on April 1, 2014
Genres: Young Adult, Realistic, Romance
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Aristotle is an angry teen with a brother in prison. Dante is a know-it-all who has an unusual way of looking at the world. When the two meet at the swimming pool, they seem to have nothing in common. But as the loners start spending time together, they discover that they share a special friendship—the kind that changes lives and lasts a lifetime. And it is through this friendship that Ari and Dante will learn the most important truths about themselves and the kind of people they want to be.
Two young men connect and grow over the course of a year in this amazing young adult novel. Review time!
I’m interested in expanding my experience with LGBTQIA novels. This novel is an award winning young adult novel featuring Hispanic boys questioning their identity and sexuality in the 1980s. When my library purchased it earlier this year, I happily borrowed it. Aristotle is the main characters, and the novel is told from his perspective. He’s an unreliable narrator, at time morose and brooding. He’s dealing with many issues, including a brother in jail and a distant father. Enter Dante, the complete and total opposite of Ari. He’s charismatic, open, and honest. The two connect in a wonderful way, both providing something the other needs. I enjoyed their evolving friendship as much as I enjoyed Ari’s evolving characterization.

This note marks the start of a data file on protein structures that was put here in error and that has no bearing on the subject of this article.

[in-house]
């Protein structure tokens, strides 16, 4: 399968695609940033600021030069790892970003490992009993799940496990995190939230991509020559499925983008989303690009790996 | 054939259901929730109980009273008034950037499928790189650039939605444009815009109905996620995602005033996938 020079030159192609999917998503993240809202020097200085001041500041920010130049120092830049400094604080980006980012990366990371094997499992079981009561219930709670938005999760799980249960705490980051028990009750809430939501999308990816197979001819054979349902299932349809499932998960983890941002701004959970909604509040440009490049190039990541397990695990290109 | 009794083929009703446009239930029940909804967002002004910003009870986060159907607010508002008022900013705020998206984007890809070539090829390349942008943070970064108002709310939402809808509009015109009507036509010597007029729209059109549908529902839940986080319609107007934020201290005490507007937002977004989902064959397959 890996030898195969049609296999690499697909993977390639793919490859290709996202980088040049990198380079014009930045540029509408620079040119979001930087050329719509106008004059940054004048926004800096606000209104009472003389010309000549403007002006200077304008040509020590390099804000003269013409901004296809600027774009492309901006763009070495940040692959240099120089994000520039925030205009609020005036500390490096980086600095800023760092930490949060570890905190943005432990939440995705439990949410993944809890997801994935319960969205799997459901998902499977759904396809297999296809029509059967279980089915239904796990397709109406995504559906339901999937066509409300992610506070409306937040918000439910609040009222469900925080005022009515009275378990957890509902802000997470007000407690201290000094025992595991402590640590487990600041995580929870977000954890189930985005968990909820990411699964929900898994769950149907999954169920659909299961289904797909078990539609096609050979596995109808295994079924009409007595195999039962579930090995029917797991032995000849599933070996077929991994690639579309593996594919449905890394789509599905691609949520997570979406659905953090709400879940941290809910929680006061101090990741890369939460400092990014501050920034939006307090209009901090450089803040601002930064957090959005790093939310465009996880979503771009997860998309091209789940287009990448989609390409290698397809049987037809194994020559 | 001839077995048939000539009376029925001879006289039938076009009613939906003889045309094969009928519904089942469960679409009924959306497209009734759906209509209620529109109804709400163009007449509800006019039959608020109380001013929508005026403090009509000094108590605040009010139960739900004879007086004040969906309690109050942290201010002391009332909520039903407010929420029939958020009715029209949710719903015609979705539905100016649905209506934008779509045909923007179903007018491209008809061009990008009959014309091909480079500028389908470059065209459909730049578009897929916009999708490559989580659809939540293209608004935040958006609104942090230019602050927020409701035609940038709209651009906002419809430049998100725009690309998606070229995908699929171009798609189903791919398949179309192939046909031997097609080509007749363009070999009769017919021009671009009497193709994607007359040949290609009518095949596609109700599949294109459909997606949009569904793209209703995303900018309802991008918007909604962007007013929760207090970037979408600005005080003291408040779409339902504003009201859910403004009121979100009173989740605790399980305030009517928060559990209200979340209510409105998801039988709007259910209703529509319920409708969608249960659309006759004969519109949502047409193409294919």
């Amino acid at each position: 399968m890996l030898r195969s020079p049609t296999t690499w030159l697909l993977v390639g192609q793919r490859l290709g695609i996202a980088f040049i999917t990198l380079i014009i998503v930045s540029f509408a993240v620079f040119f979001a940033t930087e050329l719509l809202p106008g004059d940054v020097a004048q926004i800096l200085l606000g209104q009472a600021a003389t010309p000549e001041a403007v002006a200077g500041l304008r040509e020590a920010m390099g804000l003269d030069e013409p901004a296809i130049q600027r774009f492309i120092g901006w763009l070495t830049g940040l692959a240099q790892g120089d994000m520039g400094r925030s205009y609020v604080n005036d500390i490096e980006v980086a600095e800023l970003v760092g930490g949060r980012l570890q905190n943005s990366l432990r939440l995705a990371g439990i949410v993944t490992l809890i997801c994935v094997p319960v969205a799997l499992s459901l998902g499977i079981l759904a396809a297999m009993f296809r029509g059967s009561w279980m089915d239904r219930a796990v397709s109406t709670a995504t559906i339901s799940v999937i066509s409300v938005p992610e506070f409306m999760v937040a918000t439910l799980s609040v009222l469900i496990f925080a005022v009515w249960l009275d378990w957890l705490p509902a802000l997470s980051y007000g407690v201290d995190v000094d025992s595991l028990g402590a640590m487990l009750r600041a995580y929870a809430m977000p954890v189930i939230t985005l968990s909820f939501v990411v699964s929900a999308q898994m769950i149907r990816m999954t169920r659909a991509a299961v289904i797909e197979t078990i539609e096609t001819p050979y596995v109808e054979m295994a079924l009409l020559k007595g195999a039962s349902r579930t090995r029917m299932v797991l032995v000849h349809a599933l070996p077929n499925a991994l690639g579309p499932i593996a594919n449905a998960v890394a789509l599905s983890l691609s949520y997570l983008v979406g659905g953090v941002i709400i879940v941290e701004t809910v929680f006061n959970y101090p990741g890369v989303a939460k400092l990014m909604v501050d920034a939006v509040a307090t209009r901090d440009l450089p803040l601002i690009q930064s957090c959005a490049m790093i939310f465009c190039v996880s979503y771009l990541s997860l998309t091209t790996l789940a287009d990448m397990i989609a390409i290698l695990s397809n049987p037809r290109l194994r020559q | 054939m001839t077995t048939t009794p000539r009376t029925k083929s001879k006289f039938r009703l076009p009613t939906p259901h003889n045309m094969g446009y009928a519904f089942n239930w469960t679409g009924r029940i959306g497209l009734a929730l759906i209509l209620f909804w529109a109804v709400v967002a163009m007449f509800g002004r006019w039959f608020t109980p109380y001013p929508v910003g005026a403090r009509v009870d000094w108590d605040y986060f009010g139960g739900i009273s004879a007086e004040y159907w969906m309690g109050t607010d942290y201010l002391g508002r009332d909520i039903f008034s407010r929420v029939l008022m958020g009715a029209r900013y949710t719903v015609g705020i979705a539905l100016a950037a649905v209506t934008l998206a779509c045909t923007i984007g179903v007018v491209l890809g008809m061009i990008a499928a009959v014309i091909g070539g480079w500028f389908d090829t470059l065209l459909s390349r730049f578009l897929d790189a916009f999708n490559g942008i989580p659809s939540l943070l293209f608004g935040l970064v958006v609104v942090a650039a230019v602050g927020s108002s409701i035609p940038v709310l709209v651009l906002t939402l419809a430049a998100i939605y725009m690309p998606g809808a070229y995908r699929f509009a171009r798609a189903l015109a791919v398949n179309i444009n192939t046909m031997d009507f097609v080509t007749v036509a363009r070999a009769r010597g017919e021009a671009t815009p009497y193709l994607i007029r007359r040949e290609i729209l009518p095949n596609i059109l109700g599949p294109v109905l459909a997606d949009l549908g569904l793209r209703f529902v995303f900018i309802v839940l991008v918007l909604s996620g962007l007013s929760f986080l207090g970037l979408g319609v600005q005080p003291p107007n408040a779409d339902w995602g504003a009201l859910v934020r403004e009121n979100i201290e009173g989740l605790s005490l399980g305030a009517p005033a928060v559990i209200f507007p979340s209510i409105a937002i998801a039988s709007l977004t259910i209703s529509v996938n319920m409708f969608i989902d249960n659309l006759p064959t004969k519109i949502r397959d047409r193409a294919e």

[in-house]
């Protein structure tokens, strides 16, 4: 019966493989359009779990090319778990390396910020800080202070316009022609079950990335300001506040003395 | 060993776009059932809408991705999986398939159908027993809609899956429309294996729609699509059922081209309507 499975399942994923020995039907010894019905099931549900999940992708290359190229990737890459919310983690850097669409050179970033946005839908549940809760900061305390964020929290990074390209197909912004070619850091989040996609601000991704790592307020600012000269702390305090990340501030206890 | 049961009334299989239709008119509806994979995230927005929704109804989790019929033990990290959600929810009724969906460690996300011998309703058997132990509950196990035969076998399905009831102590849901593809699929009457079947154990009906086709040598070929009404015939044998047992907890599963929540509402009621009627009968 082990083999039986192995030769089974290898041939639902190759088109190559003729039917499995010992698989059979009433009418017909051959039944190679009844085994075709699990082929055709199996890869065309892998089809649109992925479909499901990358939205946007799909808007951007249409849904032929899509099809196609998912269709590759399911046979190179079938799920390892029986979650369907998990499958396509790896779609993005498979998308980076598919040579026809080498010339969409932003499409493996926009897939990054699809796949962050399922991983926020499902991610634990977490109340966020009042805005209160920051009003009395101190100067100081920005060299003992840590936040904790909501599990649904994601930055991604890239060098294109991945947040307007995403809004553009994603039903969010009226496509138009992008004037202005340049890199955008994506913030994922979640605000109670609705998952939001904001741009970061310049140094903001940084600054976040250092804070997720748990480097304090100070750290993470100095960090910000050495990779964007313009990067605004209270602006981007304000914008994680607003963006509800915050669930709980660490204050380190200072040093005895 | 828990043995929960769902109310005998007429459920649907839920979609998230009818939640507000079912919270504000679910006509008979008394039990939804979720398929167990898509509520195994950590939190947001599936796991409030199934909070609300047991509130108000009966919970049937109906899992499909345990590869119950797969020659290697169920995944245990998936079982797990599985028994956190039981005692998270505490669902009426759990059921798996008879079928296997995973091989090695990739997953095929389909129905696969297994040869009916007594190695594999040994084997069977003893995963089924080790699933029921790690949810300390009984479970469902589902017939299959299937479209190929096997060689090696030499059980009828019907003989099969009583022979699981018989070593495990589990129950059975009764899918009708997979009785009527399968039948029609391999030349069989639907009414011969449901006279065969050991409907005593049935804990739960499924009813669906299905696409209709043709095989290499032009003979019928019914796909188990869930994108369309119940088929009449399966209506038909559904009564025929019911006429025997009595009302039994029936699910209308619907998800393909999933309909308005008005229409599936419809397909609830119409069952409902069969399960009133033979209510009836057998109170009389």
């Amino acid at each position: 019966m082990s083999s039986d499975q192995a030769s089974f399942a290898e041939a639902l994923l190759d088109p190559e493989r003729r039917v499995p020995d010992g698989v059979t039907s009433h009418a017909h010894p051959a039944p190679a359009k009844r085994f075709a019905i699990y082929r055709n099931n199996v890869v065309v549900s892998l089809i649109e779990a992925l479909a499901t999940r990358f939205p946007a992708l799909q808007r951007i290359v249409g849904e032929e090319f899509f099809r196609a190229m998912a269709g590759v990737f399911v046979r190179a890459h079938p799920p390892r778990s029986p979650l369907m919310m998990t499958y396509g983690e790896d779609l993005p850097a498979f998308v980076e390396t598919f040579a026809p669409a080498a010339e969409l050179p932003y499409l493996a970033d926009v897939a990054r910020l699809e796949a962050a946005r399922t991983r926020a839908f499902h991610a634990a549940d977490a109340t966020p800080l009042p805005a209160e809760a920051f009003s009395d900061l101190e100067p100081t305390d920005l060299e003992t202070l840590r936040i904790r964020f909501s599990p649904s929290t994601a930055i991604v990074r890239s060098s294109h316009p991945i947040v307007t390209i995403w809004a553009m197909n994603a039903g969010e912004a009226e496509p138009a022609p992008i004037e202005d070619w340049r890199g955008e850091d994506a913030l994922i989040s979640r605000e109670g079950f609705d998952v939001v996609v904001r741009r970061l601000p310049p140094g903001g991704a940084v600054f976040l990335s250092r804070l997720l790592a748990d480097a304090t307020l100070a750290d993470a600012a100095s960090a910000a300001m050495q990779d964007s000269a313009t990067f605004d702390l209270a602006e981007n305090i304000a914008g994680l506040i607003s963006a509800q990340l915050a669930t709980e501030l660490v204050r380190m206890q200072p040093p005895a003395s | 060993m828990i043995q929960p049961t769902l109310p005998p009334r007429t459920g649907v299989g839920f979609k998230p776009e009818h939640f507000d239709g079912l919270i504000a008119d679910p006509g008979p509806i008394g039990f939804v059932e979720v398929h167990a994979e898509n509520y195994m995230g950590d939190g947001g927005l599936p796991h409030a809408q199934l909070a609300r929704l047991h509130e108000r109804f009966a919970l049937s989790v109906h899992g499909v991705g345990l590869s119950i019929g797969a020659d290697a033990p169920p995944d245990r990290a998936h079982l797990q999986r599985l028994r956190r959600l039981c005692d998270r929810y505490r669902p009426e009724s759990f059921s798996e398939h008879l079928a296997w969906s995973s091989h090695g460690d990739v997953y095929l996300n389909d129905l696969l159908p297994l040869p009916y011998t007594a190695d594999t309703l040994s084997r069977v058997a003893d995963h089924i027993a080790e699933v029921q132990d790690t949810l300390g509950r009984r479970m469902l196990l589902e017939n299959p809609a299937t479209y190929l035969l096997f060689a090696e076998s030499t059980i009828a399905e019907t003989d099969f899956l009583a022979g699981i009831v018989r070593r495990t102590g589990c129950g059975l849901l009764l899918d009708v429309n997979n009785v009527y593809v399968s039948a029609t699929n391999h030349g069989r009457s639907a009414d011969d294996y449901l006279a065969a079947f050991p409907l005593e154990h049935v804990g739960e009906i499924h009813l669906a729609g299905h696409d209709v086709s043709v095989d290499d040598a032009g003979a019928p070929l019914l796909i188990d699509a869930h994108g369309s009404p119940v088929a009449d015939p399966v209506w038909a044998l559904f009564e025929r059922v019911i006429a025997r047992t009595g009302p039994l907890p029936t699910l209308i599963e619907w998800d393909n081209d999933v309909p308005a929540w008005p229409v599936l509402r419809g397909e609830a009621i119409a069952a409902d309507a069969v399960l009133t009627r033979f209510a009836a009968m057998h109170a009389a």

For a character-driven novel focused on serious issues, it’s surprisingly action-packed. A lot happens in the course of a year to both Ari and Dante, and these events resonate with a contemporary audience. The one aspect of the novel I disliked intensely was the writing. Generally I do not enjoy dialog heavy literature. If you enjoy spare and dialect-filled language, then you will enjoy this book.
tl;dr A great Hispanic coming-of-age story focused on friendship, family, and sexuality.